The Manhattan Project--2016 A to Z Theme

Always a work in progress--welcome to my blog...

Monday, September 26, 2016

Hush Sweet Charlotte

Skyline of Charlotte, North Carolina
Skyline of Charlotte, North Carolina (Photo credit: Wikipedia)

       Over the years I've spent a good bit of time in Charlotte, North Carolina and I have a fondness for the city.  The company I worked for most of my working life was based in Charlotte.  When I was working with the World of Fantasy Players touring stage production, our show preparations and  rehearsals were in the warehouse of the Morris Costume Company which owned the show.   Most of our performers came from the Charlotte area so I became close to many of them as well as having a deep love and respect for the Morris family.

      Charlotte is a lovely city and what we've seen over the past week is not a good representation or reflection on this metropolitan area.   Thankfully most of the protest demonstrations have been peaceful and the city officials have shown reasonable restraint in highly tense circumstances.   Though saddened and fearful of some of the events that unfurled, I was relieved to see an attempt to let the justice of the system take its course rather than unraveling under mob rule.

        At this point there seem to be many many unanswered questions that hopefully will be addressed in days and weeks to come.   Changes need to happen on both sides of the fence.  Solutions may not all be simple.  However one thing that the city does not need is professional agitators from the outside.  Hard for me to say how these interlopers are funded or organized, but all indications are that they are giving Charlotte a black eye.  The media isn't helping that much either.  I would wonder how bad things would have turned out if the media hadn't been covering the demonstrations at all.  Then on the other hand one might wonder if justice would ever be served without the pressure from the media and other external forces.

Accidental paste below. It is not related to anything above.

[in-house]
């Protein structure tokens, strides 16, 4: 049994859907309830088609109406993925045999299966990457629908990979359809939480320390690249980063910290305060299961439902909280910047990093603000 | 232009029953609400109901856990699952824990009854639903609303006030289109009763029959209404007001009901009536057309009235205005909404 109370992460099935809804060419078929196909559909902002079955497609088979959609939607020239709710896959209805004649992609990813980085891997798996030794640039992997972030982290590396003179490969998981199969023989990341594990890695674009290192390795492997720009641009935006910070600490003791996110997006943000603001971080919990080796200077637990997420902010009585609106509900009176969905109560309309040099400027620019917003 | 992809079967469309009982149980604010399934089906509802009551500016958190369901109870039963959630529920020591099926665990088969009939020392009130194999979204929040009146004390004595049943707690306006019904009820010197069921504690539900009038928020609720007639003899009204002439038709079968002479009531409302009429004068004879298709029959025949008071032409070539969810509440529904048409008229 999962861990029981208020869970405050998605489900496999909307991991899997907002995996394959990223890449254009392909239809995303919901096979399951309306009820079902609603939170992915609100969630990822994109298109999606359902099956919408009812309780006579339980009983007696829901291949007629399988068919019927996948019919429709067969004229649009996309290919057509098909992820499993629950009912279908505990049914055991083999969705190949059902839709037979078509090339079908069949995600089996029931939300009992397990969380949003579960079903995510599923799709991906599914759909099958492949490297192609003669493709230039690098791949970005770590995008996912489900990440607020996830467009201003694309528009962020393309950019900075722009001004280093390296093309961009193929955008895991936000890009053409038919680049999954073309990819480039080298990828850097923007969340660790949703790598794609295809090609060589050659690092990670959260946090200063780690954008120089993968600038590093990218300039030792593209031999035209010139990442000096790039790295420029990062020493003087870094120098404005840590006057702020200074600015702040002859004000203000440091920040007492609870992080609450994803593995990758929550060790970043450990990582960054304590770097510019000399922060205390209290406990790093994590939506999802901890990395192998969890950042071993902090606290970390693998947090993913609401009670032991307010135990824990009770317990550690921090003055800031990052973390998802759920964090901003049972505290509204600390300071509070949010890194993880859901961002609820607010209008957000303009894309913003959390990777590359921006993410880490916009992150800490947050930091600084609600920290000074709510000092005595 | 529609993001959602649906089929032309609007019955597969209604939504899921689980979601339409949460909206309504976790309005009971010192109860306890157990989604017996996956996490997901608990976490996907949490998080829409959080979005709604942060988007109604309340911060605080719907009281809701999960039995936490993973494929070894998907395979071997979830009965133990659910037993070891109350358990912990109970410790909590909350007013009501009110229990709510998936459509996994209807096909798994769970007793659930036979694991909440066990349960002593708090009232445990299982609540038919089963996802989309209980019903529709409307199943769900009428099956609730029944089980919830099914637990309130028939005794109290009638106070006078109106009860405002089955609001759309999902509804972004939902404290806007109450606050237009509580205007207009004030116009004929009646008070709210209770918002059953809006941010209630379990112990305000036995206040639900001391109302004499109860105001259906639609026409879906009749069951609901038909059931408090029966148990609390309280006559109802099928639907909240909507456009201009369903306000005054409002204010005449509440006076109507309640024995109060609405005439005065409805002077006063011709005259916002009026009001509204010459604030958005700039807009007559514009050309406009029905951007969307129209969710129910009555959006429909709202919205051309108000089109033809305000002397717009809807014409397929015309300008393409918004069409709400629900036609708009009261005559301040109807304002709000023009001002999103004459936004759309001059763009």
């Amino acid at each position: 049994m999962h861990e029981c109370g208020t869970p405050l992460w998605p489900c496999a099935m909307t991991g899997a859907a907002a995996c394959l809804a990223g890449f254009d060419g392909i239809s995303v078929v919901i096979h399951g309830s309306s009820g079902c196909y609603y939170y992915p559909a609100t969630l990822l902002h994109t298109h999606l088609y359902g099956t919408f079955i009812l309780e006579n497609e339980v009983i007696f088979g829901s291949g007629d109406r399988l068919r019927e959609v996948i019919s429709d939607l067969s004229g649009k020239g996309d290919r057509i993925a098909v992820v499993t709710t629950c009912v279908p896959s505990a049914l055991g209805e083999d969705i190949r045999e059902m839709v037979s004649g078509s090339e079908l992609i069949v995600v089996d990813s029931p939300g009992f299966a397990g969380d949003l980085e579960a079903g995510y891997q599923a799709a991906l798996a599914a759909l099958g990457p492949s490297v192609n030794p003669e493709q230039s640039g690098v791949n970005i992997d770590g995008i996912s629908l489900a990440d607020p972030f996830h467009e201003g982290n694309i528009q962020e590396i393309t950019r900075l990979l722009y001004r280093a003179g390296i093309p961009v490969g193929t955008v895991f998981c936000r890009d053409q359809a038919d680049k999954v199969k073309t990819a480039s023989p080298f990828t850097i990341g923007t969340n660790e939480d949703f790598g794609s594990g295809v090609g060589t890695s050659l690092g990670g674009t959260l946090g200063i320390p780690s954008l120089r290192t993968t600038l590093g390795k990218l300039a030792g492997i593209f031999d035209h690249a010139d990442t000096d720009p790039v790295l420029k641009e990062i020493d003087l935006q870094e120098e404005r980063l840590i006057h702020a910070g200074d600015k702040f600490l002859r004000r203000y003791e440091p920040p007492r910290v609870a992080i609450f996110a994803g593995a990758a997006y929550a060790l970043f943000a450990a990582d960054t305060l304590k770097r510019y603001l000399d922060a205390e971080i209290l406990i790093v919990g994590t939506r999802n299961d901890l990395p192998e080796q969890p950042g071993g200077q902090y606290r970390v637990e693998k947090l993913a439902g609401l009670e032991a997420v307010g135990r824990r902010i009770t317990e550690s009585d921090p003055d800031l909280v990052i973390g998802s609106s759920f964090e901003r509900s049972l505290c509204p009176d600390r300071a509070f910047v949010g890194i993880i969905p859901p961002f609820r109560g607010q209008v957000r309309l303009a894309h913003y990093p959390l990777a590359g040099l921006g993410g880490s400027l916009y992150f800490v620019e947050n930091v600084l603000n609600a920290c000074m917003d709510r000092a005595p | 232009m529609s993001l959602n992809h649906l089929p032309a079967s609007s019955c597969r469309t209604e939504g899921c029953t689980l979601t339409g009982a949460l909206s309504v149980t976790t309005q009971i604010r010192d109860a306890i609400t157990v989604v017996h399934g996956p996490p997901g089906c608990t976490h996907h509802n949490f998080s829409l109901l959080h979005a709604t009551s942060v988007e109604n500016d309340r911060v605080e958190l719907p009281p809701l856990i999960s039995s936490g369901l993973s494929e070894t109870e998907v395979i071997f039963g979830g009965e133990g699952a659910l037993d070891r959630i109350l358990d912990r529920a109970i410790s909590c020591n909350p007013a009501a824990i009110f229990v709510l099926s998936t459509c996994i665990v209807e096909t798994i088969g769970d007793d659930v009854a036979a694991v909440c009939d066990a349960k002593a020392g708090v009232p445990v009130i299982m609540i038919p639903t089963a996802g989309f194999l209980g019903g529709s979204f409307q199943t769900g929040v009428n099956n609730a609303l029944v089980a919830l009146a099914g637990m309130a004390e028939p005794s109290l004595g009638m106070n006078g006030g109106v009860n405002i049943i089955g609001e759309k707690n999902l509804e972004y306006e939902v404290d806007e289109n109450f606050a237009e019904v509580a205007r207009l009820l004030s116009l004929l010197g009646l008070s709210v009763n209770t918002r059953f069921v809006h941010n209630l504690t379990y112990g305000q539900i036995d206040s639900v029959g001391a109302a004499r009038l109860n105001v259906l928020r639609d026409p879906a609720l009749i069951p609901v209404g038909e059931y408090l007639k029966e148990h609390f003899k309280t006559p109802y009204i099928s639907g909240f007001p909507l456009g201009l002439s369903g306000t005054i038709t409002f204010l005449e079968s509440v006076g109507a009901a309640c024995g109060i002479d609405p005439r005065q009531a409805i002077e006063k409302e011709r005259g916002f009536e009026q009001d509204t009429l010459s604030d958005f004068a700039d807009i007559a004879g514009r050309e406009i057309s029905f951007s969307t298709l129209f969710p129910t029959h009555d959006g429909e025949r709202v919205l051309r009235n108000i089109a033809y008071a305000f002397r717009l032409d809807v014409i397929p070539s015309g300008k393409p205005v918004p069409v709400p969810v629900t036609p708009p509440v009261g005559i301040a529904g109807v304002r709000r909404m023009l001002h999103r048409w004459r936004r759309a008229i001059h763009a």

I suppose this will be an ongoing debate.

         And then there is THAT DEBATE...

         Do you feel that the U.S. news media does a more effective job at reporting the news or creating the news?    Have you any experiences with the city of Charlotte to relate to readers?    Are you interested in the U.S. presidential debates?


Wednesday, September 21, 2016

Where Did Your Friends Go? (#BOTB results)

      As I've grown older I've seen old friendships become more distant even though those friends have never been forgotten.   In my case this distancing is due to a great extent by my geographical location across the country from where those friends mostly live.  However it's also due to my own negligence in staying in touch with telephone calls or other means of communication and not going to visit them when I do go back to Tennessee for a visit.